Pitted keratolysis resulting from hyperhidrosis case study

This 36-year-old man had a history of severe hyperhidrosis affecting his hands and feet. He was otherwise well and taking no medication. The hyperhidrosis was causing maceration of his plantar skin. He had tried talc and topical antiperspirants, with no benefit. Examination revealed severe extensive pitted keratolysis (PK) on a background of moist, macerated skin. The PK did not concern him, but he was referred for a course of botulinum toxin injections to reduce the hyperhidrosis.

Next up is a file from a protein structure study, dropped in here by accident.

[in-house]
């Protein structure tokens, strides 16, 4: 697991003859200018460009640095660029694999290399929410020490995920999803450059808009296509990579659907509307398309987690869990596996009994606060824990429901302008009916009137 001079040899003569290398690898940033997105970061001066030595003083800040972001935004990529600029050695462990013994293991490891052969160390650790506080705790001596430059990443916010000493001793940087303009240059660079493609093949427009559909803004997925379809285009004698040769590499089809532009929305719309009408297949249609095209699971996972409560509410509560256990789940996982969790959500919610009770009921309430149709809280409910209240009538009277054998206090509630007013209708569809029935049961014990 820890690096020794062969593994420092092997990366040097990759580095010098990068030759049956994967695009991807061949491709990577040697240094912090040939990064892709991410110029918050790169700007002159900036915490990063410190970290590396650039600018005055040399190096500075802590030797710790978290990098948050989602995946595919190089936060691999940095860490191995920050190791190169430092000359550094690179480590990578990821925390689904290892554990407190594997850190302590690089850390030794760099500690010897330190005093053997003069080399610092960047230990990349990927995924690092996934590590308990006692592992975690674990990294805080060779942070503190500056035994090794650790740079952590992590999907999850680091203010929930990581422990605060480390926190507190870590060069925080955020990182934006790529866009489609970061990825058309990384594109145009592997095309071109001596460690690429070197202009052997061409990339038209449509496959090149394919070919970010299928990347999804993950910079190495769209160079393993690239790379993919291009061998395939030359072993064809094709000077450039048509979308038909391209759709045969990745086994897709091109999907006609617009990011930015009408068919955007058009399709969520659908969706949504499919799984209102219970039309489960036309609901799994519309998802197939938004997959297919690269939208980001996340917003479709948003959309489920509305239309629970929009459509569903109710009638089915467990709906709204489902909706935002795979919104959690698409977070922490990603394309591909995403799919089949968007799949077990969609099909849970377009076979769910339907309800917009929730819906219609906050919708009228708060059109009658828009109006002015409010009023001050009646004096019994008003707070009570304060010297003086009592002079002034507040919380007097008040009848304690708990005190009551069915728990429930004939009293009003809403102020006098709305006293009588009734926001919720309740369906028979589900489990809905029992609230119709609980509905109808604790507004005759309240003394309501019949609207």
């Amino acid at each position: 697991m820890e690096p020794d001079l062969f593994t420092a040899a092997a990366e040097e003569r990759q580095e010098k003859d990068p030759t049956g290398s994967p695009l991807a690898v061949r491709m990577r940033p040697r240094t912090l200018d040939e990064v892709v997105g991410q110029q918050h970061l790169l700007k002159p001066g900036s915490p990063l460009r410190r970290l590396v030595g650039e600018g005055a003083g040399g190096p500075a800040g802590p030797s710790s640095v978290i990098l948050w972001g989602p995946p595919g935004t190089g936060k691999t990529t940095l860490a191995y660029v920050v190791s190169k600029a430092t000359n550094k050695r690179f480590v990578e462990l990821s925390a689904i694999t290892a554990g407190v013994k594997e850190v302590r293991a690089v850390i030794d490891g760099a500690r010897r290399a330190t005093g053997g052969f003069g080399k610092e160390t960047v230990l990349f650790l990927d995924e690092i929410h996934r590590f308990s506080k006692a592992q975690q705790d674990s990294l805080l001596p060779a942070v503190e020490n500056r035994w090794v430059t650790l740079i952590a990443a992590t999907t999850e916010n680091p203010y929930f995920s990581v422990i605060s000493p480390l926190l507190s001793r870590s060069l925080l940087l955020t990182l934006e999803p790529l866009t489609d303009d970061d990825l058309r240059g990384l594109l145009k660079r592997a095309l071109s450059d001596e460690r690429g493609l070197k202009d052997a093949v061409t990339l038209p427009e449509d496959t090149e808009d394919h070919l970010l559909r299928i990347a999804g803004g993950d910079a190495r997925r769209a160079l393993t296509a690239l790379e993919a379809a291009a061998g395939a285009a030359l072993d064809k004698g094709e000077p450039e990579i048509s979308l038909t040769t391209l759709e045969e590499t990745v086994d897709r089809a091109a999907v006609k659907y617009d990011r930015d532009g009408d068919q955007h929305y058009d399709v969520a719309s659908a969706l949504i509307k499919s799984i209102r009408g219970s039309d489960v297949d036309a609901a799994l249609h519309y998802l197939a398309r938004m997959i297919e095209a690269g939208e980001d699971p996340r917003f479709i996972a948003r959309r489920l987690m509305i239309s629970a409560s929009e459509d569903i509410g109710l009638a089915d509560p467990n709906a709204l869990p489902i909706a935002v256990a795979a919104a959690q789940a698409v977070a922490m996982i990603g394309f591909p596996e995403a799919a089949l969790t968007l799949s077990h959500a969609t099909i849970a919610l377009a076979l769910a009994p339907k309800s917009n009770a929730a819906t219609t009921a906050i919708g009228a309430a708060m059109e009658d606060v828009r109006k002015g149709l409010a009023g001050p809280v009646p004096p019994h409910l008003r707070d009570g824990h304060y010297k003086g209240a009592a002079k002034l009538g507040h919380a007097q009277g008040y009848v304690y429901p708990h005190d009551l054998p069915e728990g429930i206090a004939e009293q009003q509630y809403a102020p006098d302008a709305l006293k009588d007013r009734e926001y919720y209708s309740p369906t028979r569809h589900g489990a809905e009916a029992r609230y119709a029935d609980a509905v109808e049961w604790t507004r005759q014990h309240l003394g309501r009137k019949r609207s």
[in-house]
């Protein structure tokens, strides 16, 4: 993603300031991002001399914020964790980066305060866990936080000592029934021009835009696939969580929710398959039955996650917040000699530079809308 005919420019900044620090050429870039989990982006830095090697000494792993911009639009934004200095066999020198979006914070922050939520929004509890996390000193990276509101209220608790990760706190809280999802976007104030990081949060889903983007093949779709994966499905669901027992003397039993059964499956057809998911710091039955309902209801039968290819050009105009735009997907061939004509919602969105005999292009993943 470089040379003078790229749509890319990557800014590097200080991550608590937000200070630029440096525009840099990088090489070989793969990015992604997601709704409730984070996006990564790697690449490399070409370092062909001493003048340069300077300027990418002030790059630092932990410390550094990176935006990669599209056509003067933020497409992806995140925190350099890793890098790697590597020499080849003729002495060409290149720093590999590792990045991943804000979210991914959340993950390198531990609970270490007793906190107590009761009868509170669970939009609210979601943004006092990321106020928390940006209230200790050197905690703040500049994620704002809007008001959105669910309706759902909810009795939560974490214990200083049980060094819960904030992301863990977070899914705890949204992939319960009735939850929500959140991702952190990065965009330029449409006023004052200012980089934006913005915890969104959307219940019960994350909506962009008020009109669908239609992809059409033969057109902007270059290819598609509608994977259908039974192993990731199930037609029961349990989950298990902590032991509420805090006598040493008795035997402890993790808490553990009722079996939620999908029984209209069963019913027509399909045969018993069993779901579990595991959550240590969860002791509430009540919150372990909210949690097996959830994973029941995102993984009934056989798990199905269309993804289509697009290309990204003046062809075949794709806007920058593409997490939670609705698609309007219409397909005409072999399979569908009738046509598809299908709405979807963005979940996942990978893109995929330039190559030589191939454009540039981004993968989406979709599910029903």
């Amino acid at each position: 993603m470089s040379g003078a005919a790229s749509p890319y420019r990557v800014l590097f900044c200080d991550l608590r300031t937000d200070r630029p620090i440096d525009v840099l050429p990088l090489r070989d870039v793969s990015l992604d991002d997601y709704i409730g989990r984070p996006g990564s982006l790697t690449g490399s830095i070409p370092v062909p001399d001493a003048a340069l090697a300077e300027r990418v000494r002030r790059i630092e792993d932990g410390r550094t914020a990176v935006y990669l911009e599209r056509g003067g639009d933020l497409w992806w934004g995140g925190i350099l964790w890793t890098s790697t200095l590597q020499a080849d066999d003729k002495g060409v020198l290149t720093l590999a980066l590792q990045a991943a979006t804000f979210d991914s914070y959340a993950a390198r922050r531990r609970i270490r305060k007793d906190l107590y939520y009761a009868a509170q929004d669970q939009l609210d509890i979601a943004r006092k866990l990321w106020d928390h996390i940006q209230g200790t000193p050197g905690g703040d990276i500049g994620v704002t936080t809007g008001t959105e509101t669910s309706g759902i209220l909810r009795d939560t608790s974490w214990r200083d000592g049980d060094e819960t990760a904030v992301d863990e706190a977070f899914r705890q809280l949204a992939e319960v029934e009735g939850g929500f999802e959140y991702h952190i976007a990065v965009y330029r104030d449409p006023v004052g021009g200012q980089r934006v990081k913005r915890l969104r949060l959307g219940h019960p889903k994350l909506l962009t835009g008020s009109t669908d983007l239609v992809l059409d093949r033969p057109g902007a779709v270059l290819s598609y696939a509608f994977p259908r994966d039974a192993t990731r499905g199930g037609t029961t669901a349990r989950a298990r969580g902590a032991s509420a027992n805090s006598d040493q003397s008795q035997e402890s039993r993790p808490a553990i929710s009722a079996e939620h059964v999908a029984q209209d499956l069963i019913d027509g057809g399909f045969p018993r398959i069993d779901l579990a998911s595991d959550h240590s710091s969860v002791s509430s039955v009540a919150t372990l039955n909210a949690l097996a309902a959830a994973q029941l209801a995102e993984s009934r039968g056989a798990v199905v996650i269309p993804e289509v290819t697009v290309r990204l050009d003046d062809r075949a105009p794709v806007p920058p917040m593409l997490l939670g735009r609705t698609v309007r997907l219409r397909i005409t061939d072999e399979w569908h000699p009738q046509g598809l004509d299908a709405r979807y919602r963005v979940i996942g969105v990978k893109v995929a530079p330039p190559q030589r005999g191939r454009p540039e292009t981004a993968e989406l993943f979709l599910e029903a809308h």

Pitted keratolysis resulting from hyperhidrosis

Diagnosis

PK is a common superficial bacterial skin infection characterised by typical multifocal, discrete, crateriform pitting and superficial erosions. PK lesions are pits in the stratum corneum of 1mm to 7mm diameter, which can become confluent to form craters, sulci or irregular erosions. PK typically affects the pressure-bearing surfaces of the feet, including the toes, ball of the foot and heel. It rarely affects non pressure-bearing areas.